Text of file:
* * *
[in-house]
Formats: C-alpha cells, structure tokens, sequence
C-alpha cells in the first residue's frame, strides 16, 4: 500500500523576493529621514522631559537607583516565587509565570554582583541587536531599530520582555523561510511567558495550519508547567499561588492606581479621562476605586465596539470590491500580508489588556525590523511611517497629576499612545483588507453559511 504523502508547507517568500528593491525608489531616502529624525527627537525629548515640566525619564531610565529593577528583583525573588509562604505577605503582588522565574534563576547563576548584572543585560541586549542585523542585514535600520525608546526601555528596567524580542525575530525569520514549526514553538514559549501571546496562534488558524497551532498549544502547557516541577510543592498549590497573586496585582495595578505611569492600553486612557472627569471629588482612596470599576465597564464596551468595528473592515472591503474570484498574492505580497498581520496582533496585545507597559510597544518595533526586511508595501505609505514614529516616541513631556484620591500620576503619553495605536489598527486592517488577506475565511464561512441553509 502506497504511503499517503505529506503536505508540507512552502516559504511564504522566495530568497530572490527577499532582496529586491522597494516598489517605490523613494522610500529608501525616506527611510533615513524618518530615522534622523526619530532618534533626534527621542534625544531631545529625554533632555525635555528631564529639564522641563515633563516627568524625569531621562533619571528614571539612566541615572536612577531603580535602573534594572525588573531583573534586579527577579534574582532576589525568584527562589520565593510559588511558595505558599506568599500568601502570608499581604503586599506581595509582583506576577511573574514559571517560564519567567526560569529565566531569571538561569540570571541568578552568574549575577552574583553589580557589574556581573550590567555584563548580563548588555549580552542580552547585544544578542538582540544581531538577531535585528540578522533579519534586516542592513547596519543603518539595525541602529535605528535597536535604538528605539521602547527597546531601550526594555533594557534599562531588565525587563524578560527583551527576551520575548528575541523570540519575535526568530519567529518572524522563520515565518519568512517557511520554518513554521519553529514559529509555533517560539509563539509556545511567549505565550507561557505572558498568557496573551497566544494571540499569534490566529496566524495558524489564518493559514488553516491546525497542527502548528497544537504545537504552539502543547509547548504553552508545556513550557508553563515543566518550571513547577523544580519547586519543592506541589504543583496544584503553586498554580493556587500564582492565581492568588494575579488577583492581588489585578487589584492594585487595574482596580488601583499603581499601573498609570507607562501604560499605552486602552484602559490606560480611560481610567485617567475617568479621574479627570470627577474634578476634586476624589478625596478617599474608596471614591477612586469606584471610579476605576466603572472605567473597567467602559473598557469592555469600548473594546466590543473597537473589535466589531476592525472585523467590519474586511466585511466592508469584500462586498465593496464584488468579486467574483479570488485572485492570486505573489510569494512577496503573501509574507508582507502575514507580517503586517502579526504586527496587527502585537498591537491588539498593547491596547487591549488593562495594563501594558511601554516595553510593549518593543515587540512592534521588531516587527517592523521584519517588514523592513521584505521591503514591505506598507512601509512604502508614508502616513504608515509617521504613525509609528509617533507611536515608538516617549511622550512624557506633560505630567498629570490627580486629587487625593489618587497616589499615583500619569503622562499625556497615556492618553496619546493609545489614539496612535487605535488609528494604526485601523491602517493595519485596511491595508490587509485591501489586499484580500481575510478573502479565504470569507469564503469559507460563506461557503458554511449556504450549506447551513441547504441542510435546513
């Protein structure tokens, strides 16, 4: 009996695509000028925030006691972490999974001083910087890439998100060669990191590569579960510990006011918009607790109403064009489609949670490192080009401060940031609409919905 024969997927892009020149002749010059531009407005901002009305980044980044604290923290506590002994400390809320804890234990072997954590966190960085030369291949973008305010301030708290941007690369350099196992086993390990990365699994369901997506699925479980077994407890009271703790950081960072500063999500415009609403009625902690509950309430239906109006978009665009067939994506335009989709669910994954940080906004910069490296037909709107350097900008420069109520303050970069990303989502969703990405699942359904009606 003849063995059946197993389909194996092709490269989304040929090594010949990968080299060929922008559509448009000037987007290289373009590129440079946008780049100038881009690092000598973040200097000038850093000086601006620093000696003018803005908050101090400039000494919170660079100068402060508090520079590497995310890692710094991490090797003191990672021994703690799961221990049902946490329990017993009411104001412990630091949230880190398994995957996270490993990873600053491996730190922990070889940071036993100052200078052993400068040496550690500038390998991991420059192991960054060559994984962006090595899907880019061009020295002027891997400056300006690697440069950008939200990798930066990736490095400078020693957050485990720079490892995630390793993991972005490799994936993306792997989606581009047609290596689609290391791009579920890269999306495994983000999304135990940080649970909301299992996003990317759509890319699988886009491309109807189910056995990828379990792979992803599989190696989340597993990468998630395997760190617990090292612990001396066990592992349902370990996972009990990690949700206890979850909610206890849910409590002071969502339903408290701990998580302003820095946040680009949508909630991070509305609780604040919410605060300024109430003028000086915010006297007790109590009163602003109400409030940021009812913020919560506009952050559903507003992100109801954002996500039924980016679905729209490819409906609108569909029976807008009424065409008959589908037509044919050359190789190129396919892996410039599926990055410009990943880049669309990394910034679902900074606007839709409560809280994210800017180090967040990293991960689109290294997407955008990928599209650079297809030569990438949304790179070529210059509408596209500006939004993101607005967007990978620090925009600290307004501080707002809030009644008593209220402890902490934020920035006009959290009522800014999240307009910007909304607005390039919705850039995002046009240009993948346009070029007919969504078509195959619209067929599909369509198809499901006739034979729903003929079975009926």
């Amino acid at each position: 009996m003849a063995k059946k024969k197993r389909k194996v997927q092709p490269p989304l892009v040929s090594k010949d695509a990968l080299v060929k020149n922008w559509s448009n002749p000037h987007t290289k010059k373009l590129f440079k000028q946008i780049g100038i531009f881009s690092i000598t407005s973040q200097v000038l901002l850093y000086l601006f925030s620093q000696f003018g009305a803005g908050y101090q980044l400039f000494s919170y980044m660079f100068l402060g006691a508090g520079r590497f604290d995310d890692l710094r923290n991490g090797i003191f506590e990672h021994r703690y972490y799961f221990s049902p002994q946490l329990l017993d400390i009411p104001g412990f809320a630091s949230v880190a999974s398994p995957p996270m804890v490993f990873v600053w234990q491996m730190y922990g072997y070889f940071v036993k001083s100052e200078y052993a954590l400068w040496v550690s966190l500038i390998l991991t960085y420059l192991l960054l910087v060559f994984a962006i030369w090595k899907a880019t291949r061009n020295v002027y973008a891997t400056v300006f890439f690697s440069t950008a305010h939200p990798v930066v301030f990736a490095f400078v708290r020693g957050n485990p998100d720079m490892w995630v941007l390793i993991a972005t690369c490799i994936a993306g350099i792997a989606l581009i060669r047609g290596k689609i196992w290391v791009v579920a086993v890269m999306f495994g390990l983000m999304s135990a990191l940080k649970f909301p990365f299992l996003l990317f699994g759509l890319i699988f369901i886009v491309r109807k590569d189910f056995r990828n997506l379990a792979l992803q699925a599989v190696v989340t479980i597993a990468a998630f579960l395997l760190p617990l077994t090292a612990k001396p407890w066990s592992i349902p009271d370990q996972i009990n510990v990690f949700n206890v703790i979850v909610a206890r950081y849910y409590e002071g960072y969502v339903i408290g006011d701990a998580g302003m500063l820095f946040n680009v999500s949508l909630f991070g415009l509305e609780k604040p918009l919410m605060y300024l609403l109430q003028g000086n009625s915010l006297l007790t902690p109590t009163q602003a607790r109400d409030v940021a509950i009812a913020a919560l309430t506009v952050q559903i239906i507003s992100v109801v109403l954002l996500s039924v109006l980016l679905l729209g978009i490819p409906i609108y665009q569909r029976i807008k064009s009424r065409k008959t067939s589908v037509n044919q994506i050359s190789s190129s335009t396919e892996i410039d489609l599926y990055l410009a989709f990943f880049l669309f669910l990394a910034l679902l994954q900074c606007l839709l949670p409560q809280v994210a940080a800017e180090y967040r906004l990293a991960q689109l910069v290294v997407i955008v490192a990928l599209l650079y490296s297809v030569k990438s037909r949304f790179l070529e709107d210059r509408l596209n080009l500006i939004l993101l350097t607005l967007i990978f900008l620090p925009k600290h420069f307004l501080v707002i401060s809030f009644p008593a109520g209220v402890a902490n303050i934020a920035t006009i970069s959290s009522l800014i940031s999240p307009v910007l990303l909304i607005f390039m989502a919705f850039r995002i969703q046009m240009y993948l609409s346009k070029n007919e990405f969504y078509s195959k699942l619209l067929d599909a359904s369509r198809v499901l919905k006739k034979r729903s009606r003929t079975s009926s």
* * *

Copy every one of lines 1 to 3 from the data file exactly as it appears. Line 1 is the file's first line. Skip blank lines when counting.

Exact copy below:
[in-house]
Formats: C-alpha cells, structure tokens, sequence
C-alpha cells in the first residue's frame, strides 16, 4: 500500500523576493529621514522631559537607583516565587509565570554582583541587536531599530520582555523561510511567558495550519508547567499561588492606581479621562476605586465596539470590491500580508489588556525590523511611517497629576499612545483588507453559511 504523502508547507517568500528593491525608489531616502529624525527627537525629548515640566525619564531610565529593577528583583525573588509562604505577605503582588522565574534563576547563576548584572543585560541586549542585523542585514535600520525608546526601555528596567524580542525575530525569520514549526514553538514559549501571546496562534488558524497551532498549544502547557516541577510543592498549590497573586496585582495595578505611569492600553486612557472627569471629588482612596470599576465597564464596551468595528473592515472591503474570484498574492505580497498581520496582533496585545507597559510597544518595533526586511508595501505609505514614529516616541513631556484620591500620576503619553495605536489598527486592517488577506475565511464561512441553509 502506497504511503499517503505529506503536505508540507512552502516559504511564504522566495530568497530572490527577499532582496529586491522597494516598489517605490523613494522610500529608501525616506527611510533615513524618518530615522534622523526619530532618534533626534527621542534625544531631545529625554533632555525635555528631564529639564522641563515633563516627568524625569531621562533619571528614571539612566541615572536612577531603580535602573534594572525588573531583573534586579527577579534574582532576589525568584527562589520565593510559588511558595505558599506568599500568601502570608499581604503586599506581595509582583506576577511573574514559571517560564519567567526560569529565566531569571538561569540570571541568578552568574549575577552574583553589580557589574556581573550590567555584563548580563548588555549580552542580552547585544544578542538582540544581531538577531535585528540578522533579519534586516542592513547596519543603518539595525541602529535605528535597536535604538528605539521602547527597546531601550526594555533594557534599562531588565525587563524578560527583551527576551520575548528575541523570540519575535526568530519567529518572524522563520515565518519568512517557511520554518513554521519553529514559529509555533517560539509563539509556545511567549505565550507561557505572558498568557496573551497566544494571540499569534490566529496566524495558524489564518493559514488553516491546525497542527502548528497544537504545537504552539502543547509547548504553552508545556513550557508553563515543566518550571513547577523544580519547586519543592506541589504543583496544584503553586498554580493556587500564582492565581492568588494575579488577583492581588489585578487589584492594585487595574482596580488601583499603581499601573498609570507607562501604560499605552486602552484602559490606560480611560481610567485617567475617568479621574479627570470627577474634578476634586476624589478625596478617599474608596471614591477612586469606584471610579476605576466603572472605567473597567467602559473598557469592555469600548473594546466590543473597537473589535466589531476592525472585523467590519474586511466585511466592508469584500462586498465593496464584488468579486467574483479570488485572485492570486505573489510569494512577496503573501509574507508582507502575514507580517503586517502579526504586527496587527502585537498591537491588539498593547491596547487591549488593562495594563501594558511601554516595553510593549518593543515587540512592534521588531516587527517592523521584519517588514523592513521584505521591503514591505506598507512601509512604502508614508502616513504608515509617521504613525509609528509617533507611536515608538516617549511622550512624557506633560505630567498629570490627580486629587487625593489618587497616589499615583500619569503622562499625556497615556492618553496619546493609545489614539496612535487605535488609528494604526485601523491602517493595519485596511491595508490587509485591501489586499484580500481575510478573502479565504470569507469564503469559507460563506461557503458554511449556504450549506447551513441547504441542510435546513